One of my Christmas presents from my parents was a copy of The Man Who Ate Everything, a collection of essays by Vogue food critic Jeffrey Steingarten. It’s a fantastic read. Steingarten mixes personal essay with food, science, travel and recipe writing in a way that’s informative, provocative, sensual and hilarious.
I had read several of the essays before, but had somehow missed that Steingarten has a Mormon connection — his wife was raised in the faith and culture.
Of course, it’s easy to for me to pinpoint why — all is revealed in the chapter titled “The Smith Family Fruitcake.”
I don’t eat fruitcake.
Steingarten loves it — a fact he attributes to not tasting it until he was 18 (his family is Jewish), and to the Smith family fruitcake. The best, he claims, was Aunt Marjorie’s (based on recipe created by Aunt Esther in Twin Falls), but Aunt Vivian’s — which she would send every year wrapped in a copy of the Deseret News — was also good. He also gives shout outs to Aunt Melva’s taffy, Aunt Frances’s jam and Aunt Evelyn’s butter mints, cookies and fudge.
I was enjoying reading someone of his talent and humor take on Mormon cuisine (such that it is).
But then Steingarten writes:
“”¦as the years pass and Christmases come and go like clockwork, fewer of my wife’s relations are able to bake as much as they would like, and most of the younger generation seems more skilled with the can opener than the canning jar. Marjorie and Aunt Vivian kept the fruitcakes coming until the end”¦” (398).
This, dear readers, should not be. I say it’s time to broaden our understanding of the spirit of Elijah. Yes, journals, written and oral histories, photos, genealogies and eternal covenants are important. But how much more would we feel connected to our ancestors if we didn’t confine them solely to text and image?
What happens when our daily practices — our material life, our life with materials — is suffused with their spirit, with the way they do/did things?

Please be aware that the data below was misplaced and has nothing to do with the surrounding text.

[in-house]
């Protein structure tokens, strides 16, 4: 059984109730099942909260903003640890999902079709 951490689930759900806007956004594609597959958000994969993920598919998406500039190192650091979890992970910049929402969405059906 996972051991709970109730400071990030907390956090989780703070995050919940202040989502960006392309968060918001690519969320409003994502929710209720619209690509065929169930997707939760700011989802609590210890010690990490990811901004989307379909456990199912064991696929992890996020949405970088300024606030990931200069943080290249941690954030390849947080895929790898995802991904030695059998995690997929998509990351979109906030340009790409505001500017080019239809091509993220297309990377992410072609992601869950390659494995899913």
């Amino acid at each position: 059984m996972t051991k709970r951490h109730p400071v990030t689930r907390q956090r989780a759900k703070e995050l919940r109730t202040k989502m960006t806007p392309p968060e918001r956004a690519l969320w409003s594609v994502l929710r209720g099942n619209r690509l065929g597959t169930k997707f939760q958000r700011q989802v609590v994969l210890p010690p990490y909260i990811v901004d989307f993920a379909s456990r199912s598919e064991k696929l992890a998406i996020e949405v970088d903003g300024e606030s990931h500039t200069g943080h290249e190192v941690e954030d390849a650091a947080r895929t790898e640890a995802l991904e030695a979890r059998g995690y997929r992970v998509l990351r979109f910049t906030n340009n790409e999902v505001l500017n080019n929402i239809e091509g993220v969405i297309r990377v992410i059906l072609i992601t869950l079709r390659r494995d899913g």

Let’s find out. I propose that all of us seek out our mothers — especially our aunts, great aunts and grandmothers — and learn from them whatever it is they do best. Not only cooking, but quilting, gardening, sewing — all the practices that arose out of gospel teachings, pioneer heritage and the conditions of life and history. I’m talking in particular here about the practices of Mormons in the Intermountain West, but certainly this is something anyone could do no matter his or her background.
And I don’t think it’s enough to call up and ask for the recipe. Often what makes a particular dish great are the little things that recipes can’t really capture. Get into the kitchen with your Great Aunt Martha and take copious notes of how she does things (especially how she measures and mixes — oftentimes the difference between packing the cup of brown sugar or not can lead to widely different results).
Some of this knowledge has already passed away. I vaguely recall hearing that a cousin of mine knew how to my Great Aunt Grace’s legendary divinity (of which I have often heard, but never remember tasting). But it’s not too late. Mormon cuisine is basically the food of the 1950s with a few traces of pioneer times. Those with this knowledge are still around.
And I don’t mean this to be some sort of ironic, post-ironic, kitsch project. It’s not hipsters learning to knit or crochet.
All I’m saying is this: let’s not forget the traditions of our mothers.
14 thoughts on “Folk: Holding to the traditions of our mothers”
Amen, and Amen.
My father’s mother passed away when I was only eleven. My father remembered several special foods from his youth, but had never gotten recipes for them from his mother (she cooked by taste and smell, and from memory). It has taken him years to re-create some of those dishes. Others are still lost, likely never to be recovered.
Posted by Pat Eyler
I loved that book and his follow up (It Must Have Been Something I Ate). The only explicitly LDS book of gastronomy essays that I know is also a very good read: Saints Well Seasoned.
And great post.
Posted by Julie in Austin
Well done, William. Food is a significant part of my family culture. My parents have a huge garden and the preservation of its bounty is a sacrement of sorts. It has only been in the last couple of years that we have started to do the same…freezer jam.
There is the legend of my great uncle’s ham. He died with the knowledge.
Posted by J. Stapley